Nate Diaz is considering a change in weight classes, but this would be a mistake for the UFC fighter.
The California native has competed in the lightweight division for most of his career, compiling a solid 14-7 record in those matches. He moved up to welterweight for four matches in 2010-11, although he was only able to finish with a 2-2 record before returning to his original position.
Since his return to lightweight, Diaz has had mixed results. He won three straight matches to earn a title opportunity against Benson Henderson. He lost that match by unanimous decision and then suffered a TKO against Josh Thomson.
Prior to that most recent match, however, he was considering a move back to the 170-pound division. The fighter told Dann Stupp and John Morgan of MMAJunkie.com that he was ready to move on from lightweight:
I don't think there's anything for me at the lightweight division. I already beat everyone at lightweight or I fought everyone already. The only person who beat me was Ben, and Gil's going to handle him Saturday. I'm going to sit around and fight the guys all over again? Boring. There's no motivation in that. I'd rather fight someone new.
While the idea of fighting new competitors has merit, the idea that he has no motivation in his current weight class is absurd.
Every competitor should fight to be a champion. Although he lost to Henderson, he should work to get a rematch and do his best to overcome the current titleholder.
His latest loss also proved that there is more competition in the class than Diaz originally anticipated. This was only the second time in his career that he lost a match before the final bell, and he should attempt to avenge this defeat.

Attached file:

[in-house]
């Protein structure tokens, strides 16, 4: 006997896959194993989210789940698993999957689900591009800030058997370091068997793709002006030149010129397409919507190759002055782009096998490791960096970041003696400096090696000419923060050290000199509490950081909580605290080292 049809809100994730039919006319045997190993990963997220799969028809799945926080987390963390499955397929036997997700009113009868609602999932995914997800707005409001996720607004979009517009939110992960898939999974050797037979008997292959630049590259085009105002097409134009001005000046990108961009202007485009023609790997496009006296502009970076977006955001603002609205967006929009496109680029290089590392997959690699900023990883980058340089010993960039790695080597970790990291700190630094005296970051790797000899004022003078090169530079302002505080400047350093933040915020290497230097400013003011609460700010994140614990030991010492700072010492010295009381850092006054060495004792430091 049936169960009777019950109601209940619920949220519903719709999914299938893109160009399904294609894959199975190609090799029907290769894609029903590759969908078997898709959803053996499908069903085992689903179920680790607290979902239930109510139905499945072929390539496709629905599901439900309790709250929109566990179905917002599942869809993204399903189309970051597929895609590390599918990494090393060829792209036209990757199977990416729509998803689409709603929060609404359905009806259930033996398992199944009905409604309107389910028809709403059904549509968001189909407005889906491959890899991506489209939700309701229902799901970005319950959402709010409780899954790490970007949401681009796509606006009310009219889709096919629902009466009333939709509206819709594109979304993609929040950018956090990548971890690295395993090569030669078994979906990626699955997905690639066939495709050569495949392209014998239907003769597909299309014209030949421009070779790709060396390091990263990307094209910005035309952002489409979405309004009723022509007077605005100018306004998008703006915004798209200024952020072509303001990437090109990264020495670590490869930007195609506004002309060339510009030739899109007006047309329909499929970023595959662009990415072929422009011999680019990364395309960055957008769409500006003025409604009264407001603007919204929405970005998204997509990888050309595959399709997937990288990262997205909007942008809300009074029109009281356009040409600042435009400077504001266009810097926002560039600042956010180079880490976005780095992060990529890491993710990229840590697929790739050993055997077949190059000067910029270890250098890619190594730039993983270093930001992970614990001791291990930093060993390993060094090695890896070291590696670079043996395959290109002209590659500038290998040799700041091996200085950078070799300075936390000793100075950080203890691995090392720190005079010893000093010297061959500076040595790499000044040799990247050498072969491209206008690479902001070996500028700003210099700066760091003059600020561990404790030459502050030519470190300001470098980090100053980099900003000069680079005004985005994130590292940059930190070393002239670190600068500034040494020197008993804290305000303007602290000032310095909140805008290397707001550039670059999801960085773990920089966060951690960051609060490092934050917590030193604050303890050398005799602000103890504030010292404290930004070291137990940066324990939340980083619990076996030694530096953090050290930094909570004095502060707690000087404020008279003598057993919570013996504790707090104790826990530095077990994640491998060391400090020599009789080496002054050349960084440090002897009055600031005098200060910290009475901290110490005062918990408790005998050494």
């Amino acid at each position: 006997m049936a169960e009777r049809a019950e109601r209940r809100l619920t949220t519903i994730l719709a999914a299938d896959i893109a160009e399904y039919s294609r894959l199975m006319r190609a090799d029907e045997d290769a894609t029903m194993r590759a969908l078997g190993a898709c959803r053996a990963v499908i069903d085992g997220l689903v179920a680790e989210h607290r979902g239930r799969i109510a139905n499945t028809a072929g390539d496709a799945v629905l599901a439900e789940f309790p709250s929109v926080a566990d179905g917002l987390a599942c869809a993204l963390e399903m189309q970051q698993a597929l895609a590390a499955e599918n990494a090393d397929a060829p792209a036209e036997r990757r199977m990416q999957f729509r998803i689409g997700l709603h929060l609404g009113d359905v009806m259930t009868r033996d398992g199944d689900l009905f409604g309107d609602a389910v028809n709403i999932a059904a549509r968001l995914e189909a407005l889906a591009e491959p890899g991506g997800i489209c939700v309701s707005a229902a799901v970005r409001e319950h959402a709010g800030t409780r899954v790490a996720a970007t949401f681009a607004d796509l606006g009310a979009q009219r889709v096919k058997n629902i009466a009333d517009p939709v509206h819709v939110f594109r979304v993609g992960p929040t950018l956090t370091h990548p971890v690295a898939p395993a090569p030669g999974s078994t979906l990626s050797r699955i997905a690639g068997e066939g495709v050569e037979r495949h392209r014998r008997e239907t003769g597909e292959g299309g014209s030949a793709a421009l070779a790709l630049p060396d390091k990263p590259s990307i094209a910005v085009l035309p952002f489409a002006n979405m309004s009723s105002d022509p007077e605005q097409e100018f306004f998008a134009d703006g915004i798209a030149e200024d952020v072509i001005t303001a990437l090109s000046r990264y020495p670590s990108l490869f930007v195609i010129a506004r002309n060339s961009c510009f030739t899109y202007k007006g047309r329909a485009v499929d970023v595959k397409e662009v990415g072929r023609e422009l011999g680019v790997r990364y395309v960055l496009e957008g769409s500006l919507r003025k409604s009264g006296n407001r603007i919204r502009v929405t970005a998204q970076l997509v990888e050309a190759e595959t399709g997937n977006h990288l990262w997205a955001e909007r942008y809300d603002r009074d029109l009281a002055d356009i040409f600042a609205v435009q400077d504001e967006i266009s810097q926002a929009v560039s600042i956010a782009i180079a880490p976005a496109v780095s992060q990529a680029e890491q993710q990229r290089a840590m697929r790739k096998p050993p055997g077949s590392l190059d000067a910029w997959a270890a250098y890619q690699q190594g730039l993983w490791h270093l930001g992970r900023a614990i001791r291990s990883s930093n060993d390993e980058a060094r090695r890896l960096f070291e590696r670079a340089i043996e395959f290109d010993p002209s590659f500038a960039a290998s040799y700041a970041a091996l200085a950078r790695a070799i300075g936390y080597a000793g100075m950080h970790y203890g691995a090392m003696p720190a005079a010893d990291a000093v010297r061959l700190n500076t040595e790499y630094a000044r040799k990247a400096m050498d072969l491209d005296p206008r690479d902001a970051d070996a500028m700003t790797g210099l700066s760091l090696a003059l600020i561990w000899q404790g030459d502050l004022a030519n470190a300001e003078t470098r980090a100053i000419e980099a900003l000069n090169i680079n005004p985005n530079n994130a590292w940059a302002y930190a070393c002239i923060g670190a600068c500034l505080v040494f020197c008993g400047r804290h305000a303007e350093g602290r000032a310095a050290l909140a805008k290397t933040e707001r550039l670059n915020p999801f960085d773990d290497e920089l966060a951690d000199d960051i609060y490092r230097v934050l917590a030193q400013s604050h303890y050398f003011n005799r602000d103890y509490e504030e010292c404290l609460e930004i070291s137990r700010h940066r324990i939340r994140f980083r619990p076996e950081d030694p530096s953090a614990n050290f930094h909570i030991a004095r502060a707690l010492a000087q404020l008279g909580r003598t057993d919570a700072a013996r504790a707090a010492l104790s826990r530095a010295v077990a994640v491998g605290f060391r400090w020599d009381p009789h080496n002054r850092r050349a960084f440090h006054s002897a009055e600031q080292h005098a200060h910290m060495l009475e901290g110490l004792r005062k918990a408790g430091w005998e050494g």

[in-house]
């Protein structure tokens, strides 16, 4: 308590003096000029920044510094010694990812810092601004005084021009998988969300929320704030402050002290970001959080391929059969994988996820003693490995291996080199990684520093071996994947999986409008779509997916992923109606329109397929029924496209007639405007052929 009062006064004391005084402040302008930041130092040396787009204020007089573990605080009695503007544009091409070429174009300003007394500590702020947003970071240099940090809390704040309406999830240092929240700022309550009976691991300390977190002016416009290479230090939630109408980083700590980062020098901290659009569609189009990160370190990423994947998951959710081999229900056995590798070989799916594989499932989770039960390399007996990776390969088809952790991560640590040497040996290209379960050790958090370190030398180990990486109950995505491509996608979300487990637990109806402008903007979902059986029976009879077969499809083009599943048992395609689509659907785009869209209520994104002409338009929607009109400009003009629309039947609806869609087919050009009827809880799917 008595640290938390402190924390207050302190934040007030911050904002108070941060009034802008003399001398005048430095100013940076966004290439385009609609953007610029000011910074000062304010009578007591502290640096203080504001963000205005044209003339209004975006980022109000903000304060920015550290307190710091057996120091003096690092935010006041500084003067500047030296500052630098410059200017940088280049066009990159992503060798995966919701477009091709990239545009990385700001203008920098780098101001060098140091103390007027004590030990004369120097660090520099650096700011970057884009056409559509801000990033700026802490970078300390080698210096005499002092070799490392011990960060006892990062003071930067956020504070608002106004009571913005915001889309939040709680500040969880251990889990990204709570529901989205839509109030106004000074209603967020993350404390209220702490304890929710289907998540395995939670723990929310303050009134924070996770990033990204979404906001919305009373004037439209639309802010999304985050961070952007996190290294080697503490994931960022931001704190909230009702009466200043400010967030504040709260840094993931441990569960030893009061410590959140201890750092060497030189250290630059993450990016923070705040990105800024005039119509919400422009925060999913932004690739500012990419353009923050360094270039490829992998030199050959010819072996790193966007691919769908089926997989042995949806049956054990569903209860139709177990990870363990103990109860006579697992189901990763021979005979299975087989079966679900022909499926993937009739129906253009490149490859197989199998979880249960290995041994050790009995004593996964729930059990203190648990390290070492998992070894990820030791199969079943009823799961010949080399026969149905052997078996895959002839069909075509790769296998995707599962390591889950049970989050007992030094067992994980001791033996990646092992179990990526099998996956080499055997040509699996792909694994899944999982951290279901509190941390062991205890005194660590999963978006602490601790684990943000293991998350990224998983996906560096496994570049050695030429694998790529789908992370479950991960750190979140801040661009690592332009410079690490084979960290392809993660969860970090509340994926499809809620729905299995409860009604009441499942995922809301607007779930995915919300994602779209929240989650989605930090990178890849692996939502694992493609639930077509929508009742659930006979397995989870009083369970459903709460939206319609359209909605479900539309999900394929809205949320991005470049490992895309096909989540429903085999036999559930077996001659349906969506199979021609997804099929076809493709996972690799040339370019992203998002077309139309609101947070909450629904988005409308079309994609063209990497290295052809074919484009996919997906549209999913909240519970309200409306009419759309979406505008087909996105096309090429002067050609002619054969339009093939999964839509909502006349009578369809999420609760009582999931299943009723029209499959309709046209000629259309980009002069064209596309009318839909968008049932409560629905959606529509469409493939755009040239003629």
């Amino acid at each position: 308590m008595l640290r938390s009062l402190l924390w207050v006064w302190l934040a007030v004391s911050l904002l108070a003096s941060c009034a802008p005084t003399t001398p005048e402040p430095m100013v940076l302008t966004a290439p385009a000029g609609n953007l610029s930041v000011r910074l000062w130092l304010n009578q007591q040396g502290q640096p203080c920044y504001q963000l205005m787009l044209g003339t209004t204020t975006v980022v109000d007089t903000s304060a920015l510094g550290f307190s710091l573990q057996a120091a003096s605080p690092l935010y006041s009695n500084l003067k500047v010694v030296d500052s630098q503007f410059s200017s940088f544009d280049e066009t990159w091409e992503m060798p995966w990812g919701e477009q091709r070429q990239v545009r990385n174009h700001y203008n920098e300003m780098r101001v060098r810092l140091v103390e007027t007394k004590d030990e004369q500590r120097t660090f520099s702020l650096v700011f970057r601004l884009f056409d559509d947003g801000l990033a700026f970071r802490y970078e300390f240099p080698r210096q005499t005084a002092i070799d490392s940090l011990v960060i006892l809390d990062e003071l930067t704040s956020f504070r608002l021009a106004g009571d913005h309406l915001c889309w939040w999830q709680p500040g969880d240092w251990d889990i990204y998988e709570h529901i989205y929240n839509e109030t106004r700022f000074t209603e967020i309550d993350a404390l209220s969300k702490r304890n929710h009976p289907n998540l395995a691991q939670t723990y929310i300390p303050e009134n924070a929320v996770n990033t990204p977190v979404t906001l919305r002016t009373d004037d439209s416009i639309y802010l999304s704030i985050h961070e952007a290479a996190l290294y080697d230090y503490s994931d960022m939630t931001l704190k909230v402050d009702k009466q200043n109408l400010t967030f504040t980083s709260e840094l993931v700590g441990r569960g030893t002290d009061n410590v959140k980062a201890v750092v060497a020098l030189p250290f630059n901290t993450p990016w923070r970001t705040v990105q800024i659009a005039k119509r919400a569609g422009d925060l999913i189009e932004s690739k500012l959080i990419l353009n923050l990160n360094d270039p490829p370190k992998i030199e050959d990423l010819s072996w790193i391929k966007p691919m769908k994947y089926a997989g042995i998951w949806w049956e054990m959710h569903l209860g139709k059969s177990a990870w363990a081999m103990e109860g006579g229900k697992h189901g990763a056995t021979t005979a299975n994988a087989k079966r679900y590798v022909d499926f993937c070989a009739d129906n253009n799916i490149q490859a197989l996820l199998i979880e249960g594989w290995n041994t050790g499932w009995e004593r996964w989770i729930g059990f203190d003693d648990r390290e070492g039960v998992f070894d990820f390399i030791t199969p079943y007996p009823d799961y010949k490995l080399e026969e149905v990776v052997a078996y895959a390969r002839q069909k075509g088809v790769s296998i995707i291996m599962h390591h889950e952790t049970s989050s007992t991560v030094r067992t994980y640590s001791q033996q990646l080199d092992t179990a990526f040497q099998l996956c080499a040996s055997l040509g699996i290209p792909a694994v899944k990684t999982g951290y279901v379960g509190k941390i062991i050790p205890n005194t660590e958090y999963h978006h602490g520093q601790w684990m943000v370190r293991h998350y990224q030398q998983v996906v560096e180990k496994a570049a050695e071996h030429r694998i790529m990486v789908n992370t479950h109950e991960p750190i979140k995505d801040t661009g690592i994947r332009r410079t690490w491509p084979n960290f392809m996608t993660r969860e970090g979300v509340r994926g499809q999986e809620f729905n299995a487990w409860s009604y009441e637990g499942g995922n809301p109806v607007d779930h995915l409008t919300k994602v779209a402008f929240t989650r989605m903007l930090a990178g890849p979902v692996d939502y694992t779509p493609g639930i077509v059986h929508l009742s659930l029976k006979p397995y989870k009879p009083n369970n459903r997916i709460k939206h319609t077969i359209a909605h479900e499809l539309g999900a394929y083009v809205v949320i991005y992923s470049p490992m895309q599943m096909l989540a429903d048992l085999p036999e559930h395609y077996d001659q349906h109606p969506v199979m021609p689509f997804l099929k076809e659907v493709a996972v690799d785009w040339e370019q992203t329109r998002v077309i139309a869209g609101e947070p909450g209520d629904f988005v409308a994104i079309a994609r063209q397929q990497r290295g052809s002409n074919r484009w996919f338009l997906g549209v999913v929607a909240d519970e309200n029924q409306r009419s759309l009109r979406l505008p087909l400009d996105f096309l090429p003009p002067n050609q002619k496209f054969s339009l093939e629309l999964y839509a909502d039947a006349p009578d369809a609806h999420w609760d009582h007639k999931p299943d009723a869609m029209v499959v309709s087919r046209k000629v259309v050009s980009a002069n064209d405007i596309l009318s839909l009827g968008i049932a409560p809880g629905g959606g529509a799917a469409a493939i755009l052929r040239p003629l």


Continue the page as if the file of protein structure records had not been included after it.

There are plenty of other hungry contenders at the top of the division that would all provide a good matchup. However, no one is unbeatable, including Henderson.
That statement is not necessarily true in the next level, where Diaz has already struggled. He lost by unanimous decision against Kim Dong-Hyun and Rory MacDonald, and the weight difference was an obvious factor.
It is tough to imagine Diaz being able to beat welterweight champion George St-Pierre with all of his strength and technique. Sherdog recently ranked the veteran the No. 2 pound-for-pound fighter in the world.
Additionally, it does not make sense for him to compete in the same division as brother Nick, who recently lost in his own title shot last month.
If Diaz is only in UFC to keep himself interested with new opponents on a regular basis, it makes sense to change weight classes. However, this would be a terrible move for his career.
Remaining in the lightweight division will allow him to win matches and compete among the best in the world. There are plenty of opportunities for him to succeed and possibly become a champion.
This makes staying the best decision he could make.